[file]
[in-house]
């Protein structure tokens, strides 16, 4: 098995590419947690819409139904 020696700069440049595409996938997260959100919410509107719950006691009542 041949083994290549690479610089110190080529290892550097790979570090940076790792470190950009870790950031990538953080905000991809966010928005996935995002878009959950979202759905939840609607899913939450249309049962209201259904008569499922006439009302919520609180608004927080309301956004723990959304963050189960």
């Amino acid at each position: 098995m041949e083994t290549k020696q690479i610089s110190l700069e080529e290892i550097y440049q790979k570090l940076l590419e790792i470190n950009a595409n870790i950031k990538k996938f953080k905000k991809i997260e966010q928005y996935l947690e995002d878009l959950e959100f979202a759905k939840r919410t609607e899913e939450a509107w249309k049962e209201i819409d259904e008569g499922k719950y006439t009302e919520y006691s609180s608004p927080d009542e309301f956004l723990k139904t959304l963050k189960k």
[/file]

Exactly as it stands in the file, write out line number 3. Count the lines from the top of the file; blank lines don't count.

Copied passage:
């Amino acid at each position: 098995m041949e083994t290549k020696q690479i610089s110190l700069e080529e290892i550097y440049q790979k570090l940076l590419e790792i470190n950009a595409n870790i950031k990538k996938f953080k905000k991809i997260e966010q928005y996935l947690e995002d878009l959950e959100f979202a759905k939840r919410t609607e899913e939450a509107w249309k049962e209201i819409d259904e008569g499922k719950y006439t009302e919520y006691s609180s608004p927080d009542e309301f956004l723990k139904t959304l963050k189960k």